Consumers lose billions of dollars every year to various kinds of consumer fraud, and according to AARP studies, older adults are especially vulnerable. A 2011 survey of fraud victims found that 81% of investment fraud victims and 84% of lottery fraud victims were over the age of 55.
To help combat scams and schemes aimed at older adults and their families, the AARP Foundation launched the “Fraud Fighter Call Center” in 2006. Since then, trained volunteer Fraud Fighters have contacted more than 500,000 people nationwide offering the tips, resources and information they need to protect themselves from fraud and abuse.
In recognition of those efforts, the Washington State Crime Prevention Association ( WSCPA) presented the Call Center with its “2013 President’s Award.” The yearly honor is given by the WSCPA to organizations and individuals who work tirelessly to lower criminal victimization of our elderly, especially in the field of financial fraud.
“Jean Mathisen and the AARP Fraud Fighters do a fabulous job reaching out to Washington seniors and protecting them from scams and frauds of all kinds,” said WSCPA Executive Director Daryl Pearson. “Their work is an important part of our efforts to combat the fraudsters and criminals looking to take advantage of our friends and families.”
To keep a step ahead of emerging scams, the Call Center collaborates with a number of key leaders and community partners including the Attorney General’s Office, the Federal Trade Commission, the Washington State Department of Financial Institutions, the Financial Industry Regulatory Authority (FINRA) Investor Education Foundation, the Washington State Office of the Insurance Commissioner, and the WSCPA.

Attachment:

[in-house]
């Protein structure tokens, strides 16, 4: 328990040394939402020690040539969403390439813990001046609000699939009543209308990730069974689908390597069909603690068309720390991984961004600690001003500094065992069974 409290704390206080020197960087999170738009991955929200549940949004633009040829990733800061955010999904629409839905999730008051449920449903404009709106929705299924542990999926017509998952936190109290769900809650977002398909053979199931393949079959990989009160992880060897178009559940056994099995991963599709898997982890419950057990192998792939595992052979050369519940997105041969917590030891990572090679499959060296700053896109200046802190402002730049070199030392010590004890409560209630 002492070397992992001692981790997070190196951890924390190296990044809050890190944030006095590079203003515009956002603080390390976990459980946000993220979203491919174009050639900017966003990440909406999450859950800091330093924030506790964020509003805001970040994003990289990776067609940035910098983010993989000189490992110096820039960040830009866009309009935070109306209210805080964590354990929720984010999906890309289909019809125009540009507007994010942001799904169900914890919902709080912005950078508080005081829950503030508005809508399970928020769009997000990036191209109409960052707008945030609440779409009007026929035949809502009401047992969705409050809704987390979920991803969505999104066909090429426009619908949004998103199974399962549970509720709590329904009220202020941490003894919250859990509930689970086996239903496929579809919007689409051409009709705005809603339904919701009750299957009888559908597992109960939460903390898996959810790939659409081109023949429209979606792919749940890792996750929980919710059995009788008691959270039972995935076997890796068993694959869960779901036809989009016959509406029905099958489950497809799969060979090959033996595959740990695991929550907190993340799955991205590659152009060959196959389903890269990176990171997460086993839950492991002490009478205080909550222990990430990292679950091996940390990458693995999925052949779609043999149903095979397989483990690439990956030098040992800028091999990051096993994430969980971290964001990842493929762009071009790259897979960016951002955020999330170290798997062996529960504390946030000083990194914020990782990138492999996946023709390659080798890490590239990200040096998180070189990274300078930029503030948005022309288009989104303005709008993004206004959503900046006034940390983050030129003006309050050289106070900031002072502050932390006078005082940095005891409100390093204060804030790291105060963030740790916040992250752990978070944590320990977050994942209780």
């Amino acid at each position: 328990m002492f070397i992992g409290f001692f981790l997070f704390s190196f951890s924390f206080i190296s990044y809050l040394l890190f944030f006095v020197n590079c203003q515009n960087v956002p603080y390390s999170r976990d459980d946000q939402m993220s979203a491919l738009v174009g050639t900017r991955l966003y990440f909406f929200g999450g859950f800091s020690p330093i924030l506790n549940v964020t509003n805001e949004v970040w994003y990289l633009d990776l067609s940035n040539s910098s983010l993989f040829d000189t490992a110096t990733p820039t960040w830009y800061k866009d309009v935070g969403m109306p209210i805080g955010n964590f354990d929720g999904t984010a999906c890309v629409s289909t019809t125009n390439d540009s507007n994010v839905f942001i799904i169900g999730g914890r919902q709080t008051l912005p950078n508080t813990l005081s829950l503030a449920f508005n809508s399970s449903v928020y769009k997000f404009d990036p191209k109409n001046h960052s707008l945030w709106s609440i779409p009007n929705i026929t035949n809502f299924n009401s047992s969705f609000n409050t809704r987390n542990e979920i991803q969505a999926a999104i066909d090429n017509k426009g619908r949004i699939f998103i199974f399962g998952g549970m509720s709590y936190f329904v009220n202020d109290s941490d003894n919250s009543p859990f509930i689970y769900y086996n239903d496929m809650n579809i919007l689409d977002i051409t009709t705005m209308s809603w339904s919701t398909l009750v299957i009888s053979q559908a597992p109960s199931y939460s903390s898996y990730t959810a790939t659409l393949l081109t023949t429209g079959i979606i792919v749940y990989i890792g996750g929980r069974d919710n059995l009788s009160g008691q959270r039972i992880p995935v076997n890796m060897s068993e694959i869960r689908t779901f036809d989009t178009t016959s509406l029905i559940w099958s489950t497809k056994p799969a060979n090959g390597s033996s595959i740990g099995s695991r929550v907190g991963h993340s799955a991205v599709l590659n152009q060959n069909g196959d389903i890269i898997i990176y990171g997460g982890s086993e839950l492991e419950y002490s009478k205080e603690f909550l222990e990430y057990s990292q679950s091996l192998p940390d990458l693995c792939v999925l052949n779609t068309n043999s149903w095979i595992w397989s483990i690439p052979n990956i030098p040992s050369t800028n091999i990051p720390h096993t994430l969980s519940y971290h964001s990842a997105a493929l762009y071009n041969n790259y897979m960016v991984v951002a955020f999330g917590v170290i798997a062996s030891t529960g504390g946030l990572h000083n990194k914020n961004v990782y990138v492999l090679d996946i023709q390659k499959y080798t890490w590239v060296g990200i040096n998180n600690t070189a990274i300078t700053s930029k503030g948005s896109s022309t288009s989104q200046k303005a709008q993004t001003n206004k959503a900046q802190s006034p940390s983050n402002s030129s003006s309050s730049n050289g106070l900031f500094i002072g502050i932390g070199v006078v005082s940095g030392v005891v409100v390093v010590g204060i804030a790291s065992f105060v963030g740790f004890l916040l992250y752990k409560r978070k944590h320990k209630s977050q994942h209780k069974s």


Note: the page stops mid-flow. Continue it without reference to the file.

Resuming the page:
Earlier this year, the Call Center teamed up with the U.S. Postal Inspection Service to combat foreign lottery fraud. One of just dozens of foreign lottery frauds, the Jamaican Lottery Scam alone could be bilking older Americans out of more than $1 billion a year. The fraud prevention effort included more than 25 million pieces of direct mail warning of the scam, television public service announcements, and information at more than 33,000 post offices nationwide.
AARP Fraud Fighters are also offering to assist consumers if they suspect that someone they know is in danger. “It can be difficult for family members or friends to raise the issue of suspected fraud,” said AARP Call Center Director Jean Mathisen. “Finances are such a personal topic, and many people are unsure of how they can help or whether or not they should intervene. A call from a peer, or from someone who isn’t as close to the victim, can sometimes make a significant difference,” she said. A 2003 report by AARP and the Department of Justice showed that consumer education and peer-to-peer counseling can lower a victim’s willingness to respond to fraudulent pitches by more than 50 percent.
Consumers can find more information about the AARP Fraud Fighter Call Center or order consumer protection materials free of charge by calling 1-800-646-2283, or by visiting AARP’s website.
You can find out more about the AARP Fraud Fighter Call Center by viewing the short video below: